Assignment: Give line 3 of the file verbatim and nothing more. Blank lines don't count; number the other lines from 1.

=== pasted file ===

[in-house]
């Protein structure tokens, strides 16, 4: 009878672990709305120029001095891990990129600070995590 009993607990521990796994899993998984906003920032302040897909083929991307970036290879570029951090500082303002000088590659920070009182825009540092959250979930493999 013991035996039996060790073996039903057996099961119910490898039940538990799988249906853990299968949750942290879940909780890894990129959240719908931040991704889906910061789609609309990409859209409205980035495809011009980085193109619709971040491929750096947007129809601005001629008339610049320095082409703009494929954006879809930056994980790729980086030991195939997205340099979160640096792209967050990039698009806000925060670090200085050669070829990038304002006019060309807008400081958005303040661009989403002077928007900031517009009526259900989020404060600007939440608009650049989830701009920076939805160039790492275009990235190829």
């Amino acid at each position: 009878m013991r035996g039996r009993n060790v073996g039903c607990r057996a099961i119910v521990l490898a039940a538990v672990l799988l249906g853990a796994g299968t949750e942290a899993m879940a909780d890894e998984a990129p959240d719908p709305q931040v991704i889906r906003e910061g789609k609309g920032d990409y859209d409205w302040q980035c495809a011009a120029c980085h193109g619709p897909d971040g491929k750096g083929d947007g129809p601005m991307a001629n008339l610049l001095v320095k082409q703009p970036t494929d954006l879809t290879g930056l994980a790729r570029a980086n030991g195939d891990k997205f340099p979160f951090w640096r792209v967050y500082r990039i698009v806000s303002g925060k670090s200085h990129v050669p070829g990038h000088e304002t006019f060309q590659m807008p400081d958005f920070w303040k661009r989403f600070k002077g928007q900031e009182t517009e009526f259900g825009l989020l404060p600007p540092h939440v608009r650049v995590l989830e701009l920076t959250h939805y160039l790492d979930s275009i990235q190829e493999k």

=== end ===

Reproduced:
């Amino acid at each position: 009878m013991r035996g039996r009993n060790v073996g039903c607990r057996a099961i119910v521990l490898a039940a538990v672990l799988l249906g853990a796994g299968t949750e942290a899993m879940a909780d890894e998984a990129p959240d719908p709305q931040v991704i889906r906003e910061g789609k609309g920032d990409y859209d409205w302040q980035c495809a011009a120029c980085h193109g619709p897909d971040g491929k750096g083929d947007g129809p601005m991307a001629n008339l610049l001095v320095k082409q703009p970036t494929d954006l879809t290879g930056l994980a790729r570029a980086n030991g195939d891990k997205f340099p979160f951090w640096r792209v967050y500082r990039i698009v806000s303002g925060k670090s200085h990129v050669p070829g990038h000088e304002t006019f060309q590659m807008p400081d958005f920070w303040k661009r989403f600070k002077g928007q900031e009182t517009e009526f259900g825009l989020l404060p600007p540092h939440v608009r650049v995590l989830e701009l920076t959250h939805y160039l790492d979930s275009i990235q190829e493999k």